A federal judge today blocked several parts of Arizona’s new immigration law, putting them on hold as the overall law was scheduled to take effect Thursday.
U.S. District Judge Susan Bolton ruled that the portions of the law that most angered its opponents — including the checking of immigration status during stops for unrelated offenses — would not be allowed to be enforced. The Associated Press reported that the sections would be put on hold until the courts resolve the issues. White House spokesman Bill Burton told reporters on Air Force one that the Department of Justice would be reacting to the ruling.
Judge Bolton was appointed by President Bill Clinton. She was assigned the seven lawsuits filed against the Arizona measure, which has ignited protests, boycotts and even a scolding from officials in Mexico.
Bolton rules, “There is a substantial likelihood that officers will wrongfully arrest legal resident aliens under the new [law]. … By enforcing this statute, Arizona would impose a ‘distinct, unusual and extraordinary’ burden on legal resident aliens that only the federal government has the authority to impose.”
The law has acted as a flashpoint in the long-standing debate over immigration, and sparked new discussions about efforts to pass a comprehensive immigration plan in Congress. (The chance of passing comprehensive immigration reform in an election year is highly unlikely.)
You can download the ruling as a PDF by clicking here or click through it below.
Gov. Jan Brewer this afternoon said she would appeal the ruling and called it “a little bump in the road.” Brewer (R) suggested that it’s just a temporary glitch and that both sides knew the other would appeal no matter what. Watch her full comments to reporters here.
She said the federal government must “step up … and do the job that they have the responsibility to do for the people of America and the people of Arizona.”
From the AP:
The judge also put on hold parts of the law that required immigrants to carry their papers at all times, and made it illegal for undocumented workers to solicit employment in public places.
The ruling came just as police were making last-minute preparations to begin enforcement of the law at 12:01 a.m. Thursday and protesters were planning a large demonstrations to speak out against the measure. At least one group planned to block access to federal offices, daring officers to ask them their immigration status.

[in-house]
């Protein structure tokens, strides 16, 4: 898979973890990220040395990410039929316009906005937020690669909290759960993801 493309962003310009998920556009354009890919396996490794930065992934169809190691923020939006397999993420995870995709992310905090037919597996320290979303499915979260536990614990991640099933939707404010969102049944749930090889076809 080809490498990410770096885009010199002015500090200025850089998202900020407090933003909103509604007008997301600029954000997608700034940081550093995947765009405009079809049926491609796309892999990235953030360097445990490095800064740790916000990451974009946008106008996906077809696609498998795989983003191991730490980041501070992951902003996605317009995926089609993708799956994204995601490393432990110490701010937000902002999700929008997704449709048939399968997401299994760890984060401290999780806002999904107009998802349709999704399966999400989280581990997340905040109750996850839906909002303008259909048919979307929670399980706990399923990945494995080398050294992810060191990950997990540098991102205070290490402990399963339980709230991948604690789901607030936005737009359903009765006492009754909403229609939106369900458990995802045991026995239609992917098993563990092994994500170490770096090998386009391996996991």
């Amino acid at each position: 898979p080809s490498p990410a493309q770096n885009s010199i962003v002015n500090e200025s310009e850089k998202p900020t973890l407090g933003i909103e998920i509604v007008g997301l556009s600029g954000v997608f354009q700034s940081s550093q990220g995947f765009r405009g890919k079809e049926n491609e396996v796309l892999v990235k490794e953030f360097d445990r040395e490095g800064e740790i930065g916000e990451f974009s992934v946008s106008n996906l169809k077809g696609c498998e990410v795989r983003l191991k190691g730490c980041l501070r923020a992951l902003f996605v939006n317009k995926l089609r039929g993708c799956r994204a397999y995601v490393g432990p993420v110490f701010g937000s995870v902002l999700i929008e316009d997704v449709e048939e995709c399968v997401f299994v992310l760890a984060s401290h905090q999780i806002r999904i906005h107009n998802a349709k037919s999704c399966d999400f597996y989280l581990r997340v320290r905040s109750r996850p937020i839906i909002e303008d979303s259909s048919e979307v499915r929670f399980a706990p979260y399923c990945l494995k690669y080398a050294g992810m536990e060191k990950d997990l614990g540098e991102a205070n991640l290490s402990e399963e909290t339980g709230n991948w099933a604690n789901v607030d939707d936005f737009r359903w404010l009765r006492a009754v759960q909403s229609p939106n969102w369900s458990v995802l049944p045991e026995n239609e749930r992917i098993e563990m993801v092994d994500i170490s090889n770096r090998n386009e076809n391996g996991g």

Late Update: Homeland Security’s deputy press secretary Matt Chandler issued a statement on the ruling:
The court’s decision to enjoin most of SB1070 correctly affirms the federal government’s responsibilities in enforcing our nation’s immigration laws. Over the past eighteen months, this Administration has dedicated unprecedented resources to secure the border, and we will continue to work to take decisive action to disrupt criminal organizations and the networks they exploit. DHS will enforce federal immigration laws in Arizona and around the country in smart, effective ways that focus our resources on criminal aliens who pose a public safety threat and employers who knowingly hire illegal labor, as well as continue to secure our border.
ICE works everyday with local law enforcement across the country to assist them in making their communities safer and we will continue do so in Arizona. At the same time, we will continue to increase resources in Arizona by complementing the National Guard deployment set to begin on Aug. 1 with the deployment of hundreds of additional Immigration and Customs Enforcement agents, Border Patrol agents and other law enforcement personnel that will aid in our continuing efforts to conduct outbound inspections, patrol challenging terrain, and interdict illicit smugglers. We are focused on smart effective immigration and border enforcement while we work with Congress toward the type of bipartisan comprehensive reform that will provide true security and establish accountability and responsibility in our immigration system at the national level.